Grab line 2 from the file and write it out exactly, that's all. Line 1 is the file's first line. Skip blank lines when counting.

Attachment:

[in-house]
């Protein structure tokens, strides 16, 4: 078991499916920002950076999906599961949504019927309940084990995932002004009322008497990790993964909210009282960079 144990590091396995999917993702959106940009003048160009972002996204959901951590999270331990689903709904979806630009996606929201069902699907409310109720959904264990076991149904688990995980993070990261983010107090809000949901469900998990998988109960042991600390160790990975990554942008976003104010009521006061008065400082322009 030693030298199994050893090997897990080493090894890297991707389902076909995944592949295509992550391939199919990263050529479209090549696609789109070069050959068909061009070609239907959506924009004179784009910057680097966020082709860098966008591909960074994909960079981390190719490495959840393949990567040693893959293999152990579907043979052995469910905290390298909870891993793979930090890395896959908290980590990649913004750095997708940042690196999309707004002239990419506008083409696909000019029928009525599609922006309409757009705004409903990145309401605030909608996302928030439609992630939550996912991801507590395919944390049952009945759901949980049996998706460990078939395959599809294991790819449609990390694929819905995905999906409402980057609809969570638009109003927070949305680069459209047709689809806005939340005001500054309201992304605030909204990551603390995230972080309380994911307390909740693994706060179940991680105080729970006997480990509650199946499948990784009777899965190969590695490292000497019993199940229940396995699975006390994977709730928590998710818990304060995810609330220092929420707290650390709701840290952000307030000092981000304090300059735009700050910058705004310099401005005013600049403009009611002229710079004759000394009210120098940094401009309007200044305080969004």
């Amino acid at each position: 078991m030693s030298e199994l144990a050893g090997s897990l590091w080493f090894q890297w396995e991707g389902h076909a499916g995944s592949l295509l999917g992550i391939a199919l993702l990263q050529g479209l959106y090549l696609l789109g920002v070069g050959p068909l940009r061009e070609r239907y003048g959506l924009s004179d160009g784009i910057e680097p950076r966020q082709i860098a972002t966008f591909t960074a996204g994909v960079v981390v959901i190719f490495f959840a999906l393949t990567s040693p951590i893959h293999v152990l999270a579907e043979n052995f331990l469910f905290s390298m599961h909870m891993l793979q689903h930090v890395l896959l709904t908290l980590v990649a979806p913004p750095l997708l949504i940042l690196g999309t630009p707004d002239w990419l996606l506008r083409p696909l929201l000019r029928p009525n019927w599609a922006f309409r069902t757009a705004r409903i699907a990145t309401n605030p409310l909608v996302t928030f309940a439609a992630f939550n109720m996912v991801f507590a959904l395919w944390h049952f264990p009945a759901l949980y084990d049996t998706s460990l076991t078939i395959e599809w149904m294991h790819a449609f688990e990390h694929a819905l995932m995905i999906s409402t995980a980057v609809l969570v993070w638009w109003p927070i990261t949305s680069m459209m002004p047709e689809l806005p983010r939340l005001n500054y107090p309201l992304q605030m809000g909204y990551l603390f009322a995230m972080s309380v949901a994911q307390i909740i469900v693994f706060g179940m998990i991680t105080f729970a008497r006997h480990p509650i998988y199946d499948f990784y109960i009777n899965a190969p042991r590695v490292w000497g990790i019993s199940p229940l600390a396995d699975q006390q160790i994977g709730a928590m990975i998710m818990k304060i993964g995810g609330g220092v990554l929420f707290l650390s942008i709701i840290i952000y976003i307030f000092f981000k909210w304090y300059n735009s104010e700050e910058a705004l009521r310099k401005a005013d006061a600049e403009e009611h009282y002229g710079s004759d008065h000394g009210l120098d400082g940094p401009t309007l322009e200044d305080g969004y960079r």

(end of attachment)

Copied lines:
């Protein structure tokens, strides 16, 4: 078991499916920002950076999906599961949504019927309940084990995932002004009322008497990790993964909210009282960079 144990590091396995999917993702959106940009003048160009972002996204959901951590999270331990689903709904979806630009996606929201069902699907409310109720959904264990076991149904688990995980993070990261983010107090809000949901469900998990998988109960042991600390160790990975990554942008976003104010009521006061008065400082322009 030693030298199994050893090997897990080493090894890297991707389902076909995944592949295509992550391939199919990263050529479209090549696609789109070069050959068909061009070609239907959506924009004179784009910057680097966020082709860098966008591909960074994909960079981390190719490495959840393949990567040693893959293999152990579907043979052995469910905290390298909870891993793979930090890395896959908290980590990649913004750095997708940042690196999309707004002239990419506008083409696909000019029928009525599609922006309409757009705004409903990145309401605030909608996302928030439609992630939550996912991801507590395919944390049952009945759901949980049996998706460990078939395959599809294991790819449609990390694929819905995905999906409402980057609809969570638009109003927070949305680069459209047709689809806005939340005001500054309201992304605030909204990551603390995230972080309380994911307390909740693994706060179940991680105080729970006997480990509650199946499948990784009777899965190969590695490292000497019993199940229940396995699975006390994977709730928590998710818990304060995810609330220092929420707290650390709701840290952000307030000092981000304090300059735009700050910058705004310099401005005013600049403009009611002229710079004759000394009210120098940094401009309007200044305080969004």